Saturday 15 December 2007

Property Portfolio Update: Dec 2007

The lastest monthly sales figures (November) for the suburbs of our home and investment property have just come out. There continues to be a lot of "noise" in the data, with monthly average sales prices being affected by the mix of properties sold in the month, but the general uptrend in prices is continuing and may be the start of another house price "boom. The only factor mitigating against this is that interest rates continue to rise as the RBA attempts to keep inflation within it's 2%-3% target band. Since we have around half of our property mortgages fixed (rather than at a variable interest rate, which is standard in Australia), inflation would actually be of some benefit as it would push house prices up (as replacement costs increased) while the real value of our outstanding mortgage balance would decline. On the other hand, if inflation moderates as expected in 12-18 months time, and home loan interest rates start to decline, this would fuel demand by first home buyers and investors and start to push house prices up more rapidly.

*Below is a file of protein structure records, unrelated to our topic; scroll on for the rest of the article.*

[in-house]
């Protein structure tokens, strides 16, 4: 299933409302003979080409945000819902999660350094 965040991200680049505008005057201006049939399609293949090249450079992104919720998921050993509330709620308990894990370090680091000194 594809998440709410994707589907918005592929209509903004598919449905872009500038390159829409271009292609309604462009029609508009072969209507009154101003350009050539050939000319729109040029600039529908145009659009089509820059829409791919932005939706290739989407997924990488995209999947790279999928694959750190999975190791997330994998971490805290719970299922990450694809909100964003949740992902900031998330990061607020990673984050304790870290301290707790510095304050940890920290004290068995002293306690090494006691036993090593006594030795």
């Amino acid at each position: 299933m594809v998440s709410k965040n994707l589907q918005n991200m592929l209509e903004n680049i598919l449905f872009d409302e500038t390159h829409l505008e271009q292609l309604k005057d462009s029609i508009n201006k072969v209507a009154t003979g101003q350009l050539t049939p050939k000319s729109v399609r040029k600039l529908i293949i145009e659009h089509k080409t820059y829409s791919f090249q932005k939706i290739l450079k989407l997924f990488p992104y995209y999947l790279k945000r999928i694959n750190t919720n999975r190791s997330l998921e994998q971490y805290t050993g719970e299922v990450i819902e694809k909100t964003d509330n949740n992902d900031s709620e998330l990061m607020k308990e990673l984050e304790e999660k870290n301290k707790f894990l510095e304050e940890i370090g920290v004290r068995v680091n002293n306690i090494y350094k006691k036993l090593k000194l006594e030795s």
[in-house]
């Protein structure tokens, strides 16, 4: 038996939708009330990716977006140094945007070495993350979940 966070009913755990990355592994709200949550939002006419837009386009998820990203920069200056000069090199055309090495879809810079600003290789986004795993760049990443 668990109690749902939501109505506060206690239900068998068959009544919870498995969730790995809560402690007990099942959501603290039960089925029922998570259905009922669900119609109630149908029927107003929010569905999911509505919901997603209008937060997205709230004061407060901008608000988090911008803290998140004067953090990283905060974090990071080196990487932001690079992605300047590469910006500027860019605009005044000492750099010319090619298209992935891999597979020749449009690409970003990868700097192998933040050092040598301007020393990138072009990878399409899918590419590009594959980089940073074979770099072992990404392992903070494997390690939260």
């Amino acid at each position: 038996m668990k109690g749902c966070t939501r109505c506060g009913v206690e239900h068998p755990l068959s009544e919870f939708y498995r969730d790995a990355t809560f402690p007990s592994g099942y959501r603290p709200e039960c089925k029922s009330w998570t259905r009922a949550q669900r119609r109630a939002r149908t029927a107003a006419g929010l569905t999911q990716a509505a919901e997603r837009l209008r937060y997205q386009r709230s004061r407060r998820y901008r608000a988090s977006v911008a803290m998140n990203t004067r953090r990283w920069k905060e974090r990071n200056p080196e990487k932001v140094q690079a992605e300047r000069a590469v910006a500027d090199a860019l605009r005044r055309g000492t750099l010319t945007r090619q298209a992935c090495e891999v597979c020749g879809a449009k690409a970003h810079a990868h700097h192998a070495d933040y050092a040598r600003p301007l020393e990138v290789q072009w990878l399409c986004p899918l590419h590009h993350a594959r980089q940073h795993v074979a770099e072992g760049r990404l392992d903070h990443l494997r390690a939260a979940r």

The average rate of increase in house prices in Sydney has been around 6% pa over the past twenty or thirty years, and it looks like this rate may apply over the coming 5-10 years. Prices remained flat between 2002 and 2006 (after the last property boom collapsed in Sydney), but it now looks as if prices have started to increase again. If the lengthy stock market boom comes to end we are likely to see more investment flow back into the property market, while will help support Sydney property price increases over the next 2-3 years.

The graph of our property portfolio shows how the overall valuation has tracked close to the expected long term rate of 6% pa, reverting to the trend line after the "housing bubble" burst in 2004. Unfortunately after initially paying off extra from our home loans each month (with plans to clear the mortgages by 2020) we have had to start redrawing some of our advance payments each month while DW was on maternity leave, and will continue to do so while DW is only working part time two days a week. Anyhow, after the recent changes to "Simpler Super" it is more tax efficient to salary sacrifice into superannuation and eventually use part of our accumulated retirement funds to pay off any remaining morgage balance, than it is to pay off our mortgages using after-tax dollars.

Copyright Enough Wealth 2007

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